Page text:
Want a trade and career with: good prospects, ‘honest days work’ self employment, a good income, very strong long term prospects, and that doesn’t entail working for the Government or big industry? Does that sound impossible today? Well, to my surprise, it appears that it is possible, if you think a tad outside the box…
1. Gun owners in Canada are legion. Even restricted, and yes prohibited (but duly licensed) gun owners are huge in number in all regions and increasing.
2. Firearms can not, in general, be serviced or modified by the owner.
3. Most firearms require periodic service.
4. Guns owners like to personalize and customize firearms.
5. Skilled gunsmiths, particularly for pistols, are very scare.
6. Though there are many good gunsmiths available in the US, it is virtually impossible to have firearms serviced cross-border (Canadian, not US, border services are actually the problem).
From this you might conclude correctly that:
1. There is a large, fairly affluent populace of firearms owners in Canada who need gunsmith services and can not easily obtain them.
2. A good gunsmith is greatly appreciated.
3. There is a very large (and increasing) trade in firearms and services, with very few full service dealers with real interest in their clients.
All this points to the reality that the prospects for a gunsmith with good skills (particularly with hand guns) are wonderful in Canada. This is particularly true with the movement of trade to the Internet, which allows a business to be visible, known, and to service clients Canada wide almost as if they were local.
Good so far, but now the problem…
No full time community college in Canada presently appears to offer training in the gunsmith trade. Even within the related tool and die making trade training, where this would be a natural option, there is little awareness – even as their base trade declines.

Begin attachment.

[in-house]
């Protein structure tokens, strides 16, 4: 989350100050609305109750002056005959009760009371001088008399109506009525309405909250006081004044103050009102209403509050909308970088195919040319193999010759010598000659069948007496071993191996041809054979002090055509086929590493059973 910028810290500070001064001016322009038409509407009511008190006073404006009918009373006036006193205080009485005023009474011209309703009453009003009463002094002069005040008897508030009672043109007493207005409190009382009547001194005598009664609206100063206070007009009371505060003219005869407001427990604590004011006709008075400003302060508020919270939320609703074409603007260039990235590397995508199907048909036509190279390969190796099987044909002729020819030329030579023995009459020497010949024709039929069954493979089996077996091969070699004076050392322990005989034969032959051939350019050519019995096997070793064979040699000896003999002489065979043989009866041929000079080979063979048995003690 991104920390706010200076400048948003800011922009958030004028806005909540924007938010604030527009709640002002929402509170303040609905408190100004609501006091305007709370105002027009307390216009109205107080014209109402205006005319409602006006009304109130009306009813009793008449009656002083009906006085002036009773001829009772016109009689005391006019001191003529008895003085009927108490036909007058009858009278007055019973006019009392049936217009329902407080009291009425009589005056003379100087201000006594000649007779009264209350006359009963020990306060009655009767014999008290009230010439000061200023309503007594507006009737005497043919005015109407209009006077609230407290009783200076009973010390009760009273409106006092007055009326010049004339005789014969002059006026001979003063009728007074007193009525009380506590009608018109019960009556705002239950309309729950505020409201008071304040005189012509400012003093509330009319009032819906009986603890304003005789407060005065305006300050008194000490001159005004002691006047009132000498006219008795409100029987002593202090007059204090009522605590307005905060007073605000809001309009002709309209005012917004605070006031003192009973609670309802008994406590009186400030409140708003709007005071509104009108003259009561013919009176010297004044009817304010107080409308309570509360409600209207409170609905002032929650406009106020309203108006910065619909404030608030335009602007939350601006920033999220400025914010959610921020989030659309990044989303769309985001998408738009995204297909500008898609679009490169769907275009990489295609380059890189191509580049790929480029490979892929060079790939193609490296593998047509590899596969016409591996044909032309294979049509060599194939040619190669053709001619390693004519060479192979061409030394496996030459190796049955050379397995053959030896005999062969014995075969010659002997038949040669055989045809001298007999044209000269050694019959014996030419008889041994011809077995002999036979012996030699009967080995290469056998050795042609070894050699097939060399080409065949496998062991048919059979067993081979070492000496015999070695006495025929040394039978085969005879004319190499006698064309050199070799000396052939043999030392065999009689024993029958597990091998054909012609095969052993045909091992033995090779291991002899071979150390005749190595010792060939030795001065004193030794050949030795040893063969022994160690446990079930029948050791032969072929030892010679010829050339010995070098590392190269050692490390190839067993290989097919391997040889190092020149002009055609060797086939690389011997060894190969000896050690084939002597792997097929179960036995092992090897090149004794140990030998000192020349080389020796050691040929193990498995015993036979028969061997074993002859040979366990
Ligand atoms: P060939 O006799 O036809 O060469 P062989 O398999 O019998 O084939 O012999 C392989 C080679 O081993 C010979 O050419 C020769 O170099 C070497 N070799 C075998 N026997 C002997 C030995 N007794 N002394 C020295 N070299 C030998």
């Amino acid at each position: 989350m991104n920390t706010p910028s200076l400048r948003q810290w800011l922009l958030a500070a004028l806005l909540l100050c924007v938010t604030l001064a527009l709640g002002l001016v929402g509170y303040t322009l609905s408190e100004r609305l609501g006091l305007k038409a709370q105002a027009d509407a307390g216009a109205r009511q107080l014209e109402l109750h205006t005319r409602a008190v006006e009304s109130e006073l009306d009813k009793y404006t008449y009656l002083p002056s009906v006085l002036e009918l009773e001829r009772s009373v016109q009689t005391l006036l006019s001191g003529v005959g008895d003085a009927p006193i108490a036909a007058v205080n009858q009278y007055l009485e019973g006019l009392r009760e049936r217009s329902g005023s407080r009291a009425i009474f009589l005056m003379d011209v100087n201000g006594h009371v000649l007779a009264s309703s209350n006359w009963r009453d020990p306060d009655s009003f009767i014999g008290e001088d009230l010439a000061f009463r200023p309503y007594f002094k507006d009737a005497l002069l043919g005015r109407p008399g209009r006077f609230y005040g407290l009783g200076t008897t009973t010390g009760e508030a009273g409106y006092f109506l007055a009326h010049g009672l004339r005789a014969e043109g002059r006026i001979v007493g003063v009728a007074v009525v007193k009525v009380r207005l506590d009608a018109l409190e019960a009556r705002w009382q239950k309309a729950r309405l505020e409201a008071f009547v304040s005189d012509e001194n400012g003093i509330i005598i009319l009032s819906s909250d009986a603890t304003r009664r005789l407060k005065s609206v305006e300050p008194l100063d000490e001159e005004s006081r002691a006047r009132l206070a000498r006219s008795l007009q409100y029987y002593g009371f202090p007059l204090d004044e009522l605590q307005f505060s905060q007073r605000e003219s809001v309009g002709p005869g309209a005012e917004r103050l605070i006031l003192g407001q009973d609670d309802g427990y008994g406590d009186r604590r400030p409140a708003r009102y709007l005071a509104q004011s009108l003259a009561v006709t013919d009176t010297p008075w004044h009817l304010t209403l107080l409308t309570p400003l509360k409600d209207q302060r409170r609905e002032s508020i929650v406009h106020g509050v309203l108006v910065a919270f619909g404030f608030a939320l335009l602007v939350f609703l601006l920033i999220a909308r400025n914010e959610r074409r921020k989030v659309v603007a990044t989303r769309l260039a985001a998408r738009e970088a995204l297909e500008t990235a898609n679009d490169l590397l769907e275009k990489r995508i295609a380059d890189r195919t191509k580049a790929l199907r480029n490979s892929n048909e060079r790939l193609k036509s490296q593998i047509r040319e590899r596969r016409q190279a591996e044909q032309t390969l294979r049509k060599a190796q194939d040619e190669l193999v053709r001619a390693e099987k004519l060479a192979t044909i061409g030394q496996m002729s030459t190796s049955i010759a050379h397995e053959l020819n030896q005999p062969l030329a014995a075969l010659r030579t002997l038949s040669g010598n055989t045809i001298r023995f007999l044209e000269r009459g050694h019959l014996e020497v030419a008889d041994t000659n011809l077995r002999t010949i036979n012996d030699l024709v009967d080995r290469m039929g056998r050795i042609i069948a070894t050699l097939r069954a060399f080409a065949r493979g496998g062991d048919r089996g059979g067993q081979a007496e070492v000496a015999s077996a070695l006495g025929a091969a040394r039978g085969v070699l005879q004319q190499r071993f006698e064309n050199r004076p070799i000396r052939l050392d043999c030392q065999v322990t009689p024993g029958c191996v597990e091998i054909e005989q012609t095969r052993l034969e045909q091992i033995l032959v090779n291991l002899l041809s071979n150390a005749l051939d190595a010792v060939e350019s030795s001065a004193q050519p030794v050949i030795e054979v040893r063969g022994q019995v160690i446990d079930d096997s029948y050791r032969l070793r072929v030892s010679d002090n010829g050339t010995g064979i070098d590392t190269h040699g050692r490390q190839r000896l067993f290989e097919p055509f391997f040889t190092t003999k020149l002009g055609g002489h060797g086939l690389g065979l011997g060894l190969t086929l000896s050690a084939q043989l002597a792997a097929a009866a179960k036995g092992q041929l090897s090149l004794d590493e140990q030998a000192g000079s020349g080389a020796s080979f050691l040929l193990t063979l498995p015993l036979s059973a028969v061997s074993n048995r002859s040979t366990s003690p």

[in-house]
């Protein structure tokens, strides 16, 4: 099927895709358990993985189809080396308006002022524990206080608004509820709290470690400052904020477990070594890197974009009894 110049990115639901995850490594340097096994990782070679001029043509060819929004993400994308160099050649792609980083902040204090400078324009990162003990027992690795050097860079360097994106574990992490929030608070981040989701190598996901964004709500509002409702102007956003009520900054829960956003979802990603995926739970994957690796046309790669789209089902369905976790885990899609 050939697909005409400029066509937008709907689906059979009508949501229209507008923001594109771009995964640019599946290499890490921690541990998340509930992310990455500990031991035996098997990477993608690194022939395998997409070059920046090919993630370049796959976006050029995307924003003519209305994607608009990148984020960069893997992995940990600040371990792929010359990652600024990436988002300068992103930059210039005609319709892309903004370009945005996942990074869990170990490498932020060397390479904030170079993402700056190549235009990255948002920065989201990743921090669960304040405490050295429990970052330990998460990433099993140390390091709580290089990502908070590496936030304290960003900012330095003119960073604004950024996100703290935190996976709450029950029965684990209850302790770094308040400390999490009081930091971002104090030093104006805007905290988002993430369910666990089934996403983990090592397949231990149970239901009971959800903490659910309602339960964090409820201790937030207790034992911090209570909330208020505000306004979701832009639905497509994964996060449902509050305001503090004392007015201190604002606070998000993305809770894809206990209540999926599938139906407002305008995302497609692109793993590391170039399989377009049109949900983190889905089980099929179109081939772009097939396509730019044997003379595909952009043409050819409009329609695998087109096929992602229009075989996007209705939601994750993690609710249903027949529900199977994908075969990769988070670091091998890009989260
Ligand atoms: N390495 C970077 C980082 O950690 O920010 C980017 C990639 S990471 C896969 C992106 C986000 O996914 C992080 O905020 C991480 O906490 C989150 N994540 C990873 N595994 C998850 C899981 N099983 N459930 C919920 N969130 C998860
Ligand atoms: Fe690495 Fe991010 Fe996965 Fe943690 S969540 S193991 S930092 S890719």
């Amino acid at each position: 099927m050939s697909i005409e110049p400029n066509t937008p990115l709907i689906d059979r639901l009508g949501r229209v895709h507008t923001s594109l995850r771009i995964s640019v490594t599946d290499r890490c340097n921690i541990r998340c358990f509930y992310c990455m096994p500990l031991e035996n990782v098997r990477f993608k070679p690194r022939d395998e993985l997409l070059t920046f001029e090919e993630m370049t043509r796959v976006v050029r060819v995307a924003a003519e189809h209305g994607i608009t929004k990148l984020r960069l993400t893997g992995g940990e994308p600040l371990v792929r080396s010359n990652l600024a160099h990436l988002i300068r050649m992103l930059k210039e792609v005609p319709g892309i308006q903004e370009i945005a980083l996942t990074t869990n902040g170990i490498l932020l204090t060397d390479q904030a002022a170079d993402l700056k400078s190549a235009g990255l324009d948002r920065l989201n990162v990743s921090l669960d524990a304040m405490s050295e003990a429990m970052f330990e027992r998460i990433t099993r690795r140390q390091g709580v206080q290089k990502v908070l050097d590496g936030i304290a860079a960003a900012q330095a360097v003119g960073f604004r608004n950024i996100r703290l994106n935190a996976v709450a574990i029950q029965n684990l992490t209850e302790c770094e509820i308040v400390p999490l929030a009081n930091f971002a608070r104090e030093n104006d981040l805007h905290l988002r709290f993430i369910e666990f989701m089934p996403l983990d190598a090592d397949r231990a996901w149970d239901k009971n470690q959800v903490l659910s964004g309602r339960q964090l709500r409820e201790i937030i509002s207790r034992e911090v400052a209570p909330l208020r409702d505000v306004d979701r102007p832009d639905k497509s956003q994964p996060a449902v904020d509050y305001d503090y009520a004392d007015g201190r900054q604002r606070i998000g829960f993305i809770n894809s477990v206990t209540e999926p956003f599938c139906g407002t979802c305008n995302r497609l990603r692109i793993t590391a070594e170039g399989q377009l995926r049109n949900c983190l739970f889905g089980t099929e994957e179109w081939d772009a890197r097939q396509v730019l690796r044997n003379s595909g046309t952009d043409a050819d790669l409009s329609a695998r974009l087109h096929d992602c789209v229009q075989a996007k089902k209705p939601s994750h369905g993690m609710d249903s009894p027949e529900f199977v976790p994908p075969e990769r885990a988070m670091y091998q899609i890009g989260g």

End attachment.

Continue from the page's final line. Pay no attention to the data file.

This would appear to be mostly a politics and awareness problem, since this somewhat exacting occupation appeals to the same ‘geeky’ propensity that much of high tech work does.
The only training available is of the ‘correspondence school’ variety. Not to demean this, since I have no direct knowledge, but it would not seem to offer the same level or legitimacy as college, and one wonders about government licensing afterwords. But I may stand correct in this later, if someone can fill me in.
Any training seems to be of the traditional apprentice variety – meaning that you must find a gunsmith in order to become one. This is something of a catch 22 admittedly. That notwithstanding, some mechanical and tooling skills, combined with some research, should yield a training path.
So, folks, it appears that if one would like a challenging, rewarding, self-employed career, where are you greatly appreciated by your clients and have a solid income, look no further than gunsmith’ing and firearms sales.
This is definitely not a tongue in cheek post. I only discovered this situation when I started to own firearms and wanted the sort of skilled and personable service that I would expect in my own field (IT). I have been fortunate to find a wonderful firearms adviser and gunsmith, but I had to look 1500 miles west. This says it all…
Now, since I am curious I may investigate training options a bit more.